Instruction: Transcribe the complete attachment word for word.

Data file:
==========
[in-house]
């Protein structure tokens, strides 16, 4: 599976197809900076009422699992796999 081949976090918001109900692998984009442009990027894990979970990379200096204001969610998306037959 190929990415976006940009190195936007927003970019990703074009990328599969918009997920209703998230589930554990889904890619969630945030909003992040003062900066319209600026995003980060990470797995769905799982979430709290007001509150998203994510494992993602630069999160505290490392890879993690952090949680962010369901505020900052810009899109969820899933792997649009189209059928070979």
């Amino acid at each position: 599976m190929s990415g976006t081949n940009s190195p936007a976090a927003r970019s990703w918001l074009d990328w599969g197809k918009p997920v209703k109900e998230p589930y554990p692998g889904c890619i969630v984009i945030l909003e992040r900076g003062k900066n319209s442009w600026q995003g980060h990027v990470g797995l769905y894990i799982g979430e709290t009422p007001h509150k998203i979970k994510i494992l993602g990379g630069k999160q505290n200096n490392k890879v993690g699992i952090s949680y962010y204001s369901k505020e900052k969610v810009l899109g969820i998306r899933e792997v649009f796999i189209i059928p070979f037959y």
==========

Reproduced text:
[in-house]
């Protein structure tokens, strides 16, 4: 599976197809900076009422699992796999 081949976090918001109900692998984009442009990027894990979970990379200096204001969610998306037959 190929990415976006940009190195936007927003970019990703074009990328599969918009997920209703998230589930554990889904890619969630945030909003992040003062900066319209600026995003980060990470797995769905799982979430709290007001509150998203994510494992993602630069999160505290490392890879993690952090949680962010369901505020900052810009899109969820899933792997649009189209059928070979």
């Amino acid at each position: 599976m190929s990415g976006t081949n940009s190195p936007a976090a927003r970019s990703w918001l074009d990328w599969g197809k918009p997920v209703k109900e998230p589930y554990p692998g889904c890619i969630v984009i945030l909003e992040r900076g003062k900066n319209s442009w600026q995003g980060h990027v990470g797995l769905y894990i799982g979430e709290t009422p007001h509150k998203i979970k994510i494992l993602g990379g630069k999160q505290n200096n490392k890879v993690g699992i952090s949680y962010y204001s369901k505020e900052k969610v810009l899109g969820i998306r899933e792997v649009f796999i189209i059928p070979f037959y």